Stronger engagement makes the Lutheran communion tangible

Rev. Dr Martin Junge delivers his report to Council. Photo: LWF/Helen Putsman
Rev. Dr Martin Junge delivers his report to Council. Photo: LWF/Helen Putsman

General Secretary Junge’s report to Council

GENEVA, 18 June 2015 (LWI) - The Lutheran World Federation (LWF) must continue to grow in its dynamic engagement that has enabled Lutherans to serve millions worldwide and deepen relationships that make the communion tangible, LWF General Secretary Rev. Dr Martin Junge has urged.

Delivering his report to the Council, the LWF’s governing body between assemblies, on the opening day of its 18-22 June meeting in Geneva, Junge said there was no reason for the LWF to pause in its growth.

“Because we are seeing millions of eyes looking to the LWF as a source of hope and empowerment, there is no reason for us to turn our back on them while becoming occupied with ourselves,” Junge said.

In his wide-ranging report on LWF’s work over the last one year, the general secretary offered highlights from the different activities that affirmed the communion’s vibrant witness in the world. He said many churches face the challenge of providing theological education for lay people and pastors in changing realities and contexts, thus calling for innovative approaches.

Junge noted that during his extensive travels to visit member churches, he had encountered many individuals, scholarship holders, volunteers and church leaders whose encounters with LWF were life-changing and faith-growing experiences.

“The LWF adds something very fundamental to the way of being a believer, and the way of being the church. The LWF offers a dimension, which churches and people on their own wouldn’t be able to see and grasp,” he emphasized.

Growing mutuality

On LWF’s humanitarian aid and long-term development work, Junge said that service to refugees and those in crisis in countries such as South Sudan, Syria and the Central African Republic had touched 2 million lives, an 80 percent increase over two years. Collaboration has increased with longstanding partners, notably the United Nations High Commissioner for Refugees, and there are new agreements with organizations such as the Islamic Relief Worldwide.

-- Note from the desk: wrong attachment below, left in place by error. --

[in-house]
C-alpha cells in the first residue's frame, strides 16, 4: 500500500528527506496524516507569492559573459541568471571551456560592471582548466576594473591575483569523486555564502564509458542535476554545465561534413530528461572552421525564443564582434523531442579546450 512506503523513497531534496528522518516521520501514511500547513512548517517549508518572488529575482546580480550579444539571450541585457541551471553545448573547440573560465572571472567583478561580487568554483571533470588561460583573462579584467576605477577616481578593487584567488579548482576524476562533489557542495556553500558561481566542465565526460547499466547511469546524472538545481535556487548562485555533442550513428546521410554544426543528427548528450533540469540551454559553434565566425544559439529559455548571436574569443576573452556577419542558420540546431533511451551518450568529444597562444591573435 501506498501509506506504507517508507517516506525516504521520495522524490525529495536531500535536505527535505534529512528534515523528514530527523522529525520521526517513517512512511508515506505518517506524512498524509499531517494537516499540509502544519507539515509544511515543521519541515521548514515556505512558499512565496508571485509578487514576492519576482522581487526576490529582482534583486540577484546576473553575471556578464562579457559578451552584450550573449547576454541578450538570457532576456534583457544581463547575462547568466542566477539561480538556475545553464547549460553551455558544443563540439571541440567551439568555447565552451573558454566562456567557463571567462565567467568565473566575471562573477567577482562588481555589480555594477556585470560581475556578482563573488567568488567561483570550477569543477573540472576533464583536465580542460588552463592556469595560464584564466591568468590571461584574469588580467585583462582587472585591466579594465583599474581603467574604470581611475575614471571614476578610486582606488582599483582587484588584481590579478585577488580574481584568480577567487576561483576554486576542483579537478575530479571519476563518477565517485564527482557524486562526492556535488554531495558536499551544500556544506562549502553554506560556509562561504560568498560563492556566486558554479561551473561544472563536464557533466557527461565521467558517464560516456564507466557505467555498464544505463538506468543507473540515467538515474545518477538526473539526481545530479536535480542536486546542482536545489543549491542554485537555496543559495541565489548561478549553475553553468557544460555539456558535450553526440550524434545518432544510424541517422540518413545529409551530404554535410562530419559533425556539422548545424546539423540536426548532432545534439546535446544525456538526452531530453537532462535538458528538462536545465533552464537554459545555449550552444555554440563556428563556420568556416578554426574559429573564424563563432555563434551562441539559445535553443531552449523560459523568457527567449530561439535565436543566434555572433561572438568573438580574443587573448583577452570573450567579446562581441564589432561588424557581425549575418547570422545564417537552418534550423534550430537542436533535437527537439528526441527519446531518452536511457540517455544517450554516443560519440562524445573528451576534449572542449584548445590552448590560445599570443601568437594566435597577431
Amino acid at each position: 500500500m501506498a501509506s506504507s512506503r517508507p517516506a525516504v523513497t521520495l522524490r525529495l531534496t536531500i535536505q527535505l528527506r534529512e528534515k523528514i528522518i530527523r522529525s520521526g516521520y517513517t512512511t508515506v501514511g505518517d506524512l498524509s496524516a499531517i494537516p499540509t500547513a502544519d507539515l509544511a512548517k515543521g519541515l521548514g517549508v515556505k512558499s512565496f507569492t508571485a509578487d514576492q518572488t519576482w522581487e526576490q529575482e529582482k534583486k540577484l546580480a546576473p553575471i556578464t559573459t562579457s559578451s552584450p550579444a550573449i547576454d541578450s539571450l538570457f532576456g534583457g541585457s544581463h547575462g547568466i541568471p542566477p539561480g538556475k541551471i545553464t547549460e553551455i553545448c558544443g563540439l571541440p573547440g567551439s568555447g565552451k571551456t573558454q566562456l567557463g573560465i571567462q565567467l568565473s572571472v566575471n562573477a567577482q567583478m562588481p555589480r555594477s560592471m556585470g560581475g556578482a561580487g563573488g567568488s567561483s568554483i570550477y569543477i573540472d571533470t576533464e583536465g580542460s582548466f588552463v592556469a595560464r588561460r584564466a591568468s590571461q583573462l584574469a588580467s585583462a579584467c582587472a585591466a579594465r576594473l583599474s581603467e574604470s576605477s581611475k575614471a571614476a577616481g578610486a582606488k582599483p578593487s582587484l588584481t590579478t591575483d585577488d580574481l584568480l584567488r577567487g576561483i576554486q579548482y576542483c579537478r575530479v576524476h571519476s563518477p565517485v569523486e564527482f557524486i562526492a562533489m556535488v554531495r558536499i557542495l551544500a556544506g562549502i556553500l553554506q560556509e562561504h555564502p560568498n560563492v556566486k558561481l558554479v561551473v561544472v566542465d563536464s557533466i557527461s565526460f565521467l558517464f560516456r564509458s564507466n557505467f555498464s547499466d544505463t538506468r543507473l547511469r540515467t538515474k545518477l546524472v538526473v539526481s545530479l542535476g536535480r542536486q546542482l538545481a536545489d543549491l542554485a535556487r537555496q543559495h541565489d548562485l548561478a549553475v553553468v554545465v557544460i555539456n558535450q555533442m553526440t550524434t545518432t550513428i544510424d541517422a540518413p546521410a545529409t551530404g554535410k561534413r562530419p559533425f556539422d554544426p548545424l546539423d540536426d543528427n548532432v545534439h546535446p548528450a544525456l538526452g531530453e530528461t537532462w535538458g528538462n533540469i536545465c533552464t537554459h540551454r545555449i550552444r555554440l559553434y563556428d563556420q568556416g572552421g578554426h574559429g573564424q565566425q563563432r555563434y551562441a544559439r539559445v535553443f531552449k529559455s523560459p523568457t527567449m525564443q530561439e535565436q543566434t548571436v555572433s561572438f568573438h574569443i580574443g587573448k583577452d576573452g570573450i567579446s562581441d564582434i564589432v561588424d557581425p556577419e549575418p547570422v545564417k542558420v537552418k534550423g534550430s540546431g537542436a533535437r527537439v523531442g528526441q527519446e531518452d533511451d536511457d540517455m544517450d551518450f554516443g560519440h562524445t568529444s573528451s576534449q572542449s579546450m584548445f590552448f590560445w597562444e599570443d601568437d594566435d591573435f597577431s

During this time of growing service, the Lutheran communion has supported capacity training and development programs for member churches and LWF-supported projects in 54 member churches.

There is vitality in the communion, for which Lutherans must thank God, Junge said. “How else can one explain the growing mutuality between member churches, their working together to serve refugees, the displaced and marginalized?” he asked.

Reformation anniversary

The general secretary’s report also focused on activities related to the 500th Reformation anniversary and the Twelfth Assembly. H mentioned the ongoing “Women on the Move” initiative celebrating women’s contribution to the Reformation; and the Global Young Reformers’ Network and its international conference this August.

He thanked LWF’s ecumenical partners for the ongoing collaboration in bilateral dialogues and for supporting “LWF’s commitment to approach the Reformation anniversary with a sense of ‘ecumenical accountability.’”.

Challenges and moving forward

Still, there are financial and relationships-based challenges that the LWF must continue to deal with, Junge said. Referring to the Augusta Victoria Hospital in East Jerusalem, he reported a much improved financial situation. He stressed the need to proactively address the financial market volatility that threatens LWF’s sustainability.

Junge emphasized the need to continue envisioning vitality in the Lutheran communion, despite challenges along the way. “Because we have journeyed thus far and continue to grow and move dynamically every day, step by step, there is no reason to press the pause button now,” he added.

One of the documents that the Council will discuss this week is the “The Self-Understanding of the Lutheran Communion,” which the general secretary also mentioned in his report.


Council 2015: more information